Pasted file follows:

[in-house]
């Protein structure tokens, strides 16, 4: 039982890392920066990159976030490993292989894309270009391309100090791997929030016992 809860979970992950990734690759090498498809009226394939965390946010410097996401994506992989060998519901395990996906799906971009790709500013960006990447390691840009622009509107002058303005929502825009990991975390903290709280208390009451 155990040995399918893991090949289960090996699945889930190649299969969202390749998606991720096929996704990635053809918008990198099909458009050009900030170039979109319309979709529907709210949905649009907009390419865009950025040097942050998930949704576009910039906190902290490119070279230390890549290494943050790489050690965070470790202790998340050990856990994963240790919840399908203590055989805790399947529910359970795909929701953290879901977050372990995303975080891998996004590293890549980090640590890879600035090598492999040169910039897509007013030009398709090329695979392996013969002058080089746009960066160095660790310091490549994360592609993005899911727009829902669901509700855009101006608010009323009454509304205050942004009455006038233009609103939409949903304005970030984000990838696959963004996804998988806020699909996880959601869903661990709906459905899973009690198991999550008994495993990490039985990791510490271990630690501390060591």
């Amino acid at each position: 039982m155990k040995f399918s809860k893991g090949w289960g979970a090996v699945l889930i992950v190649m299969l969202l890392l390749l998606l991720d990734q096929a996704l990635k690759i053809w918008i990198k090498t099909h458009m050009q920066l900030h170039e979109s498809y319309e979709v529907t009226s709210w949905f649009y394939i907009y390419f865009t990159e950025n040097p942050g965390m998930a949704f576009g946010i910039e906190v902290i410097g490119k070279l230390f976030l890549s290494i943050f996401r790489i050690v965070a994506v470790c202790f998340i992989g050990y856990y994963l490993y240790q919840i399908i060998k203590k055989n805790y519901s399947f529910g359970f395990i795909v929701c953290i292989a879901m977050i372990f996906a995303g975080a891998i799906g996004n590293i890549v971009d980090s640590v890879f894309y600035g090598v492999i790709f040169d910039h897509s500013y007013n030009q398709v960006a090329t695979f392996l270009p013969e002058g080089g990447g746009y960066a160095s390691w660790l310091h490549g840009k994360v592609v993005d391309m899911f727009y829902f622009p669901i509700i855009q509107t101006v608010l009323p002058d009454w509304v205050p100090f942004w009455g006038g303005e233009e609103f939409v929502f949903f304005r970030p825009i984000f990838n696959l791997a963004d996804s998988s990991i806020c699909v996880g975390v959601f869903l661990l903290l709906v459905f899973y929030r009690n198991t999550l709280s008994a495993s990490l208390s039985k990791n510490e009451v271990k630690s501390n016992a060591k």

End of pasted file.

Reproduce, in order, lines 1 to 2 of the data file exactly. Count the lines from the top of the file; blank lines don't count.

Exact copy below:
[in-house]
């Protein structure tokens, strides 16, 4: 039982890392920066990159976030490993292989894309270009391309100090791997929030016992 809860979970992950990734690759090498498809009226394939965390946010410097996401994506992989060998519901395990996906799906971009790709500013960006990447390691840009622009509107002058303005929502825009990991975390903290709280208390009451 155990040995399918893991090949289960090996699945889930190649299969969202390749998606991720096929996704990635053809918008990198099909458009050009900030170039979109319309979709529907709210949905649009907009390419865009950025040097942050998930949704576009910039906190902290490119070279230390890549290494943050790489050690965070470790202790998340050990856990994963240790919840399908203590055989805790399947529910359970795909929701953290879901977050372990995303975080891998996004590293890549980090640590890879600035090598492999040169910039897509007013030009398709090329695979392996013969002058080089746009960066160095660790310091490549994360592609993005899911727009829902669901509700855009101006608010009323009454509304205050942004009455006038233009609103939409949903304005970030984000990838696959963004996804998988806020699909996880959601869903661990709906459905899973009690198991999550008994495993990490039985990791510490271990630690501390060591």